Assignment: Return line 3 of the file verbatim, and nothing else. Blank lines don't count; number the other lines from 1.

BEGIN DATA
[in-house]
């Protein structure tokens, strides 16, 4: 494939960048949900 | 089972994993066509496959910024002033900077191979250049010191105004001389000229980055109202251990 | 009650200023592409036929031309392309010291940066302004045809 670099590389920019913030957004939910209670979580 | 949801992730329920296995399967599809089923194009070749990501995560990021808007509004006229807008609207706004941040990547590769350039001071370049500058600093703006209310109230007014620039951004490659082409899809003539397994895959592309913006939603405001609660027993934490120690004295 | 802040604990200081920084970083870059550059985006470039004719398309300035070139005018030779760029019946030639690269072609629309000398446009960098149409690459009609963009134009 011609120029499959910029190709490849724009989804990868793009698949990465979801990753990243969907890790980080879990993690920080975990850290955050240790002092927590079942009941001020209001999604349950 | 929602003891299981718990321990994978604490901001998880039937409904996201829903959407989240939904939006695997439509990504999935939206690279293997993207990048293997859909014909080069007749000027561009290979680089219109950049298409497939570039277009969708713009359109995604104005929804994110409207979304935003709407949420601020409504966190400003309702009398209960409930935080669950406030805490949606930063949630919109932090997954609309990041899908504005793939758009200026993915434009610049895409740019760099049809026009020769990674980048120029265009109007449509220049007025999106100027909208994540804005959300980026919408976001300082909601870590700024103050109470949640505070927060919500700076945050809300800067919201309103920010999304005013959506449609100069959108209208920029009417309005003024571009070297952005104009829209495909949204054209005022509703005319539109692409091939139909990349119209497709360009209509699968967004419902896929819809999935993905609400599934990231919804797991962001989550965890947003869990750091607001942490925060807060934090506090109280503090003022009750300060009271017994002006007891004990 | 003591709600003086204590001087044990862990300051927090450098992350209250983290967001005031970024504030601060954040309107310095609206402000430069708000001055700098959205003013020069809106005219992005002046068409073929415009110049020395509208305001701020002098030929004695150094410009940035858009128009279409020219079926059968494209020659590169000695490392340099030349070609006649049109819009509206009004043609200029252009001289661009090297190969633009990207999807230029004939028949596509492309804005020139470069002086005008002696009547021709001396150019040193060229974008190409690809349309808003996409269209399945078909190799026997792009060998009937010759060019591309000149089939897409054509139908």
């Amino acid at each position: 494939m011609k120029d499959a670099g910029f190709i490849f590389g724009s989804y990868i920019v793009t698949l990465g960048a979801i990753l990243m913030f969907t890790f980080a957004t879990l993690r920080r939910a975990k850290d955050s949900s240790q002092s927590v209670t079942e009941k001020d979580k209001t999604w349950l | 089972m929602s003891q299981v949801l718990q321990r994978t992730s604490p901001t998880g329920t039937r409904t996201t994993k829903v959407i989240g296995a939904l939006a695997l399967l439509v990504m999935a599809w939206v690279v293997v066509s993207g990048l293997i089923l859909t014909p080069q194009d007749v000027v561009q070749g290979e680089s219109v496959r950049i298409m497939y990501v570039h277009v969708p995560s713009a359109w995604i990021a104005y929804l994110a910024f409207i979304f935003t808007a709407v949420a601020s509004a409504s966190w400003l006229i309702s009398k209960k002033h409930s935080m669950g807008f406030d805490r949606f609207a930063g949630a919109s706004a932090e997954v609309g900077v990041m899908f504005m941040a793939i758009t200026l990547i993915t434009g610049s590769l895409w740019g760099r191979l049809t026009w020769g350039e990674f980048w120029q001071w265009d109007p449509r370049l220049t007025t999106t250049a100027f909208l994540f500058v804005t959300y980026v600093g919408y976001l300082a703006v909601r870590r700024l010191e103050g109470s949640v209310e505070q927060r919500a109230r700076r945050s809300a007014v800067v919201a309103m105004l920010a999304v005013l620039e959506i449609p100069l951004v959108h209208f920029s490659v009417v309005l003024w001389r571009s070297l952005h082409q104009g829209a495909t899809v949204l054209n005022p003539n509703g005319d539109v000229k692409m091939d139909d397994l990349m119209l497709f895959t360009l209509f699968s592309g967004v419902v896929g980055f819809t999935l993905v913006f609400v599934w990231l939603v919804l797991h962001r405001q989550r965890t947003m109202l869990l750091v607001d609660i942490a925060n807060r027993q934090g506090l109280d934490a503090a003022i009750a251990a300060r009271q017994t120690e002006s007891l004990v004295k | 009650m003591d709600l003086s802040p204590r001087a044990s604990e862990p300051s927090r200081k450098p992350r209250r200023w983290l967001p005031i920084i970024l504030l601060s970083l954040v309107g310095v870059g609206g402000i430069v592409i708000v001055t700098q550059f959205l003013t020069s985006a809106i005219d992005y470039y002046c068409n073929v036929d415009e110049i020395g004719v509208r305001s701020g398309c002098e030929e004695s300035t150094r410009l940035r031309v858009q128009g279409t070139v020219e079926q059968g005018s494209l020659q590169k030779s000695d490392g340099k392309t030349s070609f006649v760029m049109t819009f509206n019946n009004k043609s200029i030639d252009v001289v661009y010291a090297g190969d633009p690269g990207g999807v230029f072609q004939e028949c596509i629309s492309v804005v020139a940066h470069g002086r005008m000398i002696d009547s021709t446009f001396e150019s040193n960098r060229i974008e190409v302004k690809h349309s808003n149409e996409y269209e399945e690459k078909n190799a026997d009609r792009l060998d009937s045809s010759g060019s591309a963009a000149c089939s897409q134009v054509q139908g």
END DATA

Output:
């Amino acid at each position: 494939m011609k120029d499959a670099g910029f190709i490849f590389g724009s989804y990868i920019v793009t698949l990465g960048a979801i990753l990243m913030f969907t890790f980080a957004t879990l993690r920080r939910a975990k850290d955050s949900s240790q002092s927590v209670t079942e009941k001020d979580k209001t999604w349950l | 089972m929602s003891q299981v949801l718990q321990r994978t992730s604490p901001t998880g329920t039937r409904t996201t994993k829903v959407i989240g296995a939904l939006a695997l399967l439509v990504m999935a599809w939206v690279v293997v066509s993207g990048l293997i089923l859909t014909p080069q194009d007749v000027v561009q070749g290979e680089s219109v496959r950049i298409m497939y990501v570039h277009v969708p995560s713009a359109w995604i990021a104005y929804l994110a910024f409207i979304f935003t808007a709407v949420a601020s509004a409504s966190w400003l006229i309702s009398k209960k002033h409930s935080m669950g807008f406030d805490r949606f609207a930063g949630a919109s706004a932090e997954v609309g900077v990041m899908f504005m941040a793939i758009t200026l990547i993915t434009g610049s590769l895409w740019g760099r191979l049809t026009w020769g350039e990674f980048w120029q001071w265009d109007p449509r370049l220049t007025t999106t250049a100027f909208l994540f500058v804005t959300y980026v600093g919408y976001l300082a703006v909601r870590r700024l010191e103050g109470s949640v209310e505070q927060r919500a109230r700076r945050s809300a007014v800067v919201a309103m105004l920010a999304v005013l620039e959506i449609p100069l951004v959108h209208f920029s490659v009417v309005l003024w001389r571009s070297l952005h082409q104009g829209a495909t899809v949204l054209n005022p003539n509703g005319d539109v000229k692409m091939d139909d397994l990349m119209l497709f895959t360009l209509f699968s592309g967004v419902v896929g980055f819809t999935l993905v913006f609400v599934w990231l939603v919804l797991h962001r405001q989550r965890t947003m109202l869990l750091v607001d609660i942490a925060n807060r027993q934090g506090l109280d934490a503090a003022i009750a251990a300060r009271q017994t120690e002006s007891l004990v004295k | 009650m003591d709600l003086s802040p204590r001087a044990s604990e862990p300051s927090r200081k450098p992350r209250r200023w983290l967001p005031i920084i970024l504030l601060s970083l954040v309107g310095v870059g609206g402000i430069v592409i708000v001055t700098q550059f959205l003013t020069s985006a809106i005219d992005y470039y002046c068409n073929v036929d415009e110049i020395g004719v509208r305001s701020g398309c002098e030929e004695s300035t150094r410009l940035r031309v858009q128009g279409t070139v020219e079926q059968g005018s494209l020659q590169k030779s000695d490392g340099k392309t030349s070609f006649v760029m049109t819009f509206n019946n009004k043609s200029i030639d252009v001289v661009y010291a090297g190969d633009p690269g990207g999807v230029f072609q004939e028949c596509i629309s492309v804005v020139a940066h470069g002086r005008m000398i002696d009547s021709t446009f001396e150019s040193n960098r060229i974008e190409v302004k690809h349309s808003n149409e996409y269209e399945e690459k078909n190799a026997d009609r792009l060998d009937s045809s010759g060019s591309a963009a000149c089939s897409q134009v054509q139908g």